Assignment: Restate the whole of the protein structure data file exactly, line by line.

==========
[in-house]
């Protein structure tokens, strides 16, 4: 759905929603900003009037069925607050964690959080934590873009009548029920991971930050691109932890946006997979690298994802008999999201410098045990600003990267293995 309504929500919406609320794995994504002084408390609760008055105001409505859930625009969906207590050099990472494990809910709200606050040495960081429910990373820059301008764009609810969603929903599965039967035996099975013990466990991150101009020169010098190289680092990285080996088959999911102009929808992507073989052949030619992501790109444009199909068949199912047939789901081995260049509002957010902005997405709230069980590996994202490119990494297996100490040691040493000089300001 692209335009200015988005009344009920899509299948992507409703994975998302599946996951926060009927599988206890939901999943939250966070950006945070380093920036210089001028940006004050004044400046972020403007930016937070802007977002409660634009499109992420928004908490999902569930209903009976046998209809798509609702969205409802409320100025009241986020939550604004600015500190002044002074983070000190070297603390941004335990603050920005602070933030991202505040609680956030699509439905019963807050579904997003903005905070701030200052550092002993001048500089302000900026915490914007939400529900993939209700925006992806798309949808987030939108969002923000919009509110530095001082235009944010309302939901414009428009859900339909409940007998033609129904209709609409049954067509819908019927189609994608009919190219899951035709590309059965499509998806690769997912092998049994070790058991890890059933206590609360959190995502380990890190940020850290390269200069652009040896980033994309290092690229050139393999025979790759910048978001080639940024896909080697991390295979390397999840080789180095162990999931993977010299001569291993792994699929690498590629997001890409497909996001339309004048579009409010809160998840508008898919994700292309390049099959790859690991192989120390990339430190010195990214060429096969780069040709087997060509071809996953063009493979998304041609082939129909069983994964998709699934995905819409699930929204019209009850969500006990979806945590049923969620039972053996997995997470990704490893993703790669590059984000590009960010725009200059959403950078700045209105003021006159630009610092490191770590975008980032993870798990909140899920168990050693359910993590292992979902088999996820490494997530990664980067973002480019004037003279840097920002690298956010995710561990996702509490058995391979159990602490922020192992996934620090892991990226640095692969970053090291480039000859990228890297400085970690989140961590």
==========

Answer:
[in-house]
């Protein structure tokens, strides 16, 4: 759905929603900003009037069925607050964690959080934590873009009548029920991971930050691109932890946006997979690298994802008999999201410098045990600003990267293995 309504929500919406609320794995994504002084408390609760008055105001409505859930625009969906207590050099990472494990809910709200606050040495960081429910990373820059301008764009609810969603929903599965039967035996099975013990466990991150101009020169010098190289680092990285080996088959999911102009929808992507073989052949030619992501790109444009199909068949199912047939789901081995260049509002957010902005997405709230069980590996994202490119990494297996100490040691040493000089300001 692209335009200015988005009344009920899509299948992507409703994975998302599946996951926060009927599988206890939901999943939250966070950006945070380093920036210089001028940006004050004044400046972020403007930016937070802007977002409660634009499109992420928004908490999902569930209903009976046998209809798509609702969205409802409320100025009241986020939550604004600015500190002044002074983070000190070297603390941004335990603050920005602070933030991202505040609680956030699509439905019963807050579904997003903005905070701030200052550092002993001048500089302000900026915490914007939400529900993939209700925006992806798309949808987030939108969002923000919009509110530095001082235009944010309302939901414009428009859900339909409940007998033609129904209709609409049954067509819908019927189609994608009919190219899951035709590309059965499509998806690769997912092998049994070790058991890890059933206590609360959190995502380990890190940020850290390269200069652009040896980033994309290092690229050139393999025979790759910048978001080639940024896909080697991390295979390397999840080789180095162990999931993977010299001569291993792994699929690498590629997001890409497909996001339309004048579009409010809160998840508008898919994700292309390049099959790859690991192989120390990339430190010195990214060429096969780069040709087997060509071809996953063009493979998304041609082939129909069983994964998709699934995905819409699930929204019209009850969500006990979806945590049923969620039972053996997995997470990704490893993703790669590059984000590009960010725009200059959403950078700045209105003021006159630009610092490191770590975008980032993870798990909140899920168990050693359910993590292992979902088999996820490494997530990664980067973002480019004037003279840097920002690298956010995710561990996702509490058995391979159990602490922020192992996934620090892991990226640095692969970053090291480039000859990228890297400085970690989140961590």